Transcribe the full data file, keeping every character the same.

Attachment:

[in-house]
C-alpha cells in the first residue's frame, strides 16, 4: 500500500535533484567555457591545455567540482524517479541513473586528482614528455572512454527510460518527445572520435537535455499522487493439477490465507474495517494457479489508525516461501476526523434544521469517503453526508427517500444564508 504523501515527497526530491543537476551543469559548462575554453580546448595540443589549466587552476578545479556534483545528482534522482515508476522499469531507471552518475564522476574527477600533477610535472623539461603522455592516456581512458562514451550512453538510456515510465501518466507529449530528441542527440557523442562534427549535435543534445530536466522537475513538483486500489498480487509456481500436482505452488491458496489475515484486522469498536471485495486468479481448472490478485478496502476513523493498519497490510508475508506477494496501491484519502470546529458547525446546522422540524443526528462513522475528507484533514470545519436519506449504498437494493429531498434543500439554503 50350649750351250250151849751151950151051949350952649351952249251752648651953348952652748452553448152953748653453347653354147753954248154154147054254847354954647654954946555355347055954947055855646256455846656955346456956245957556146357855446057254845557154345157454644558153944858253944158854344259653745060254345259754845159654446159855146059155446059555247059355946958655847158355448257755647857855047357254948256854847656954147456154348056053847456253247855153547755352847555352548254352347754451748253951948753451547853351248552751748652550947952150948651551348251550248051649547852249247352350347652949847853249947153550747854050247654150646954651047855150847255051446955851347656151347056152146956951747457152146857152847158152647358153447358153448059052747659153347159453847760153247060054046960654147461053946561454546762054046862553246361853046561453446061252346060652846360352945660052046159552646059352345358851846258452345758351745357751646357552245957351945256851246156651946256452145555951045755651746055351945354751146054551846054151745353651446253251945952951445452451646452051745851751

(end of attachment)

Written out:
[in-house]
C-alpha cells in the first residue's frame, strides 16, 4: 500500500535533484567555457591545455567540482524517479541513473586528482614528455572512454527510460518527445572520435537535455499522487493439477490465507474495517494457479489508525516461501476526523434544521469517503453526508427517500444564508 504523501515527497526530491543537476551543469559548462575554453580546448595540443589549466587552476578545479556534483545528482534522482515508476522499469531507471552518475564522476574527477600533477610535472623539461603522455592516456581512458562514451550512453538510456515510465501518466507529449530528441542527440557523442562534427549535435543534445530536466522537475513538483486500489498480487509456481500436482505452488491458496489475515484486522469498536471485495486468479481448472490478485478496502476513523493498519497490510508475508506477494496501491484519502470546529458547525446546522422540524443526528462513522475528507484533514470545519436519506449504498437494493429531498434543500439554503 50350649750351250250151849751151950151051949350952649351952249251752648651953348952652748452553448152953748653453347653354147753954248154154147054254847354954647654954946555355347055954947055855646256455846656955346456956245957556146357855446057254845557154345157454644558153944858253944158854344259653745060254345259754845159654446159855146059155446059555247059355946958655847158355448257755647857855047357254948256854847656954147456154348056053847456253247855153547755352847555352548254352347754451748253951948753451547853351248552751748652550947952150948651551348251550248051649547852249247352350347652949847853249947153550747854050247654150646954651047855150847255051446955851347656151347056152146956951747457152146857152847158152647358153447358153448059052747659153347159453847760153247060054046960654147461053946561454546762054046862553246361853046561453446061252346060652846360352945660052046159552646059352345358851846258452345758351745357751646357552245957351945256851246156651946256452145555951045755651746055351945354751146054551846054151745353651446253251945952951445452451646452051745851751